The feature is responsible for reporting local names, namespace prefixes and URIs. With set to TRUE the parser will report title as the local name of the fnord:title attribute, fnord being the namespace prefix and as the namespace URI. When is FALSE none of them are reported.

In the current implementation the Qt XML classes follow the definition that the prefix xmlns itself isn't associated with any namespace at all (see Therefore even with and both set to TRUE the reader won't return either a local name, a namespace prefix or a namespace URI for xmlns:fnord.

This might be changed in the future following the W3C suggestion to associate xmlns with the namespace

As the SAX2 standard suggests, QXmlSimpleReader defaults to having set to TRUE and set to FALSE. When changing this behavior using QXmlSimpleReader::setFeature() note that the combination of both features set to FALSE is illegal.

For a practical demonstration of how the two features affect the output of the reader run the tagreader with features example.


QXmlSimpleReader implements the following behavior:

(namespaces, namespace-prefixes) Namespace prefix and local part Qualified names Prefix mapping xmlns attributes
(TRUE, FALSE) Yes Yes* Yes No
(TRUE, TRUE) Yes Yes Yes Yes
(FALSE, TRUE) No* Yes No* Yes
(FALSE, FALSE) Illegal

* The behavior of these entries is not specified by SAX.


Properties are a more general concept. They have a unique name, represented as an URI, but their value is void*. Thus nearly anything can be used as a property value. This concept involves some danger, though: there is no means of ensuring type-safety; the user must take care that they pass the right type. Properties are useful if a reader supports special handler classes.

The URIs used for features and properties often look like URLs, e.g. This does not mean that the data required is at this address. It is simply a way of defining unique names.

Anyone can define and use new SAX2 properties for their readers. Property support is not mandatory.

To set or query properties the following functions are provided: QXmlReader::setProperty(), QXmlReader::property() and QXmlReader::hasProperty().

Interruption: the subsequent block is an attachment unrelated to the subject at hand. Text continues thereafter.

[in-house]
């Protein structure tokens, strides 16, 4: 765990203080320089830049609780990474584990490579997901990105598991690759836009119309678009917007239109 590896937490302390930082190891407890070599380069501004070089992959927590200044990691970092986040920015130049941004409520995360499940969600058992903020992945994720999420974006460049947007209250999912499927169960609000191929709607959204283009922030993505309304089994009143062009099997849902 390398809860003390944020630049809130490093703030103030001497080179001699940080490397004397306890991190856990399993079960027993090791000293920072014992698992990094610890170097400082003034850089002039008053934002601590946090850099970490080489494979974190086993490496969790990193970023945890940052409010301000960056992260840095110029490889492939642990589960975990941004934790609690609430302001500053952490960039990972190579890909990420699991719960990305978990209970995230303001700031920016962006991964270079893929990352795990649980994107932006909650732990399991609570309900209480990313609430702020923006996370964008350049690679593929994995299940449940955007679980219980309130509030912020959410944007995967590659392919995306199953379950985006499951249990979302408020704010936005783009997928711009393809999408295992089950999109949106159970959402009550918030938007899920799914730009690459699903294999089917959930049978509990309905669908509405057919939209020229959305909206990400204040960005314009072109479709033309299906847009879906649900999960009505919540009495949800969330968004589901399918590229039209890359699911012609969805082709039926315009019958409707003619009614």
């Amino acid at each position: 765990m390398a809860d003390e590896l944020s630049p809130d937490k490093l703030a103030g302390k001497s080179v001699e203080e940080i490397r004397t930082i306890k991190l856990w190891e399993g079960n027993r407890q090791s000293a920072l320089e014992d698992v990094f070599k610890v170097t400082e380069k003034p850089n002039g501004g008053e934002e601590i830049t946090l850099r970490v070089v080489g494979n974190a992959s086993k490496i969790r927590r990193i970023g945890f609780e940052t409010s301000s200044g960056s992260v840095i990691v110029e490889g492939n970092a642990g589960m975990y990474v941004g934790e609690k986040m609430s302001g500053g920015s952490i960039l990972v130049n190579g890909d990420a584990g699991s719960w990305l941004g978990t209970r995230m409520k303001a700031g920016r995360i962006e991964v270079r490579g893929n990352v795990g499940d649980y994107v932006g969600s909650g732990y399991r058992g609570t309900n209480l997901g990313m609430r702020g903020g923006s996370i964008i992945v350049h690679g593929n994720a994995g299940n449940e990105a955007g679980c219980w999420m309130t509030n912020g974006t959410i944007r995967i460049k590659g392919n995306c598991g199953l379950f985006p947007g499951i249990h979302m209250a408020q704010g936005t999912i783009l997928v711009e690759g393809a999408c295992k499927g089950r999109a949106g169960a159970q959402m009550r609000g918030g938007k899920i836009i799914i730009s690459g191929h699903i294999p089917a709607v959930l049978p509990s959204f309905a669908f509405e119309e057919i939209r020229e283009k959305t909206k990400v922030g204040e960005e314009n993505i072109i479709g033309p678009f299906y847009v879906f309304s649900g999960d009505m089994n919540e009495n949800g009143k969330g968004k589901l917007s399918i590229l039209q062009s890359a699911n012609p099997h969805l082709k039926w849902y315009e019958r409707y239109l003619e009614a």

Further reading

More information about XML (e.g. namespaces) can be found in the introduction to the Qt XML module.

The Qt DOM classes

Introduction to DOM

DOM provides an interface to access and change the content and structure of an XML file. It makes a hierarchical view of the document (a tree view). Thus -- in contrast to the SAX2 interface -- an object model of the document is resident in memory after parsing which makes manipulation easy.

All DOM nodes in the document tree are subclasses of QDomNode. The document itself is represented as a QDomDocument object.

Here are the available node classes and their potential child classes:

With QDomNodeList and QDomNamedNodeMap two collection classes are provided: QDomNodeList is a list of nodes, and QDomNamedNodeMap is used to handle unordered sets of nodes (often used for attributes).

The QDomImplementation class allows the user to query features of the DOM implementation.

Further reading

To get started please refer to the QDomDocument documentation.

An introduction to namespaces

Parts of the Qt XML module documentation assume that you are familiar with XML namespaces. Here we present a brief introduction; skip to Qt XML documentation conventions if you already know this material.

Namespaces are a concept introduced into XML to allow a more modular design. With their help data processing software can easily resolve naming conflicts in XML documents.

Consider the following example:

  <title>Practical XML</title>
  <author title="Ms" name="Eris Kallisti"/>
    <title>A Namespace Called fnord</title>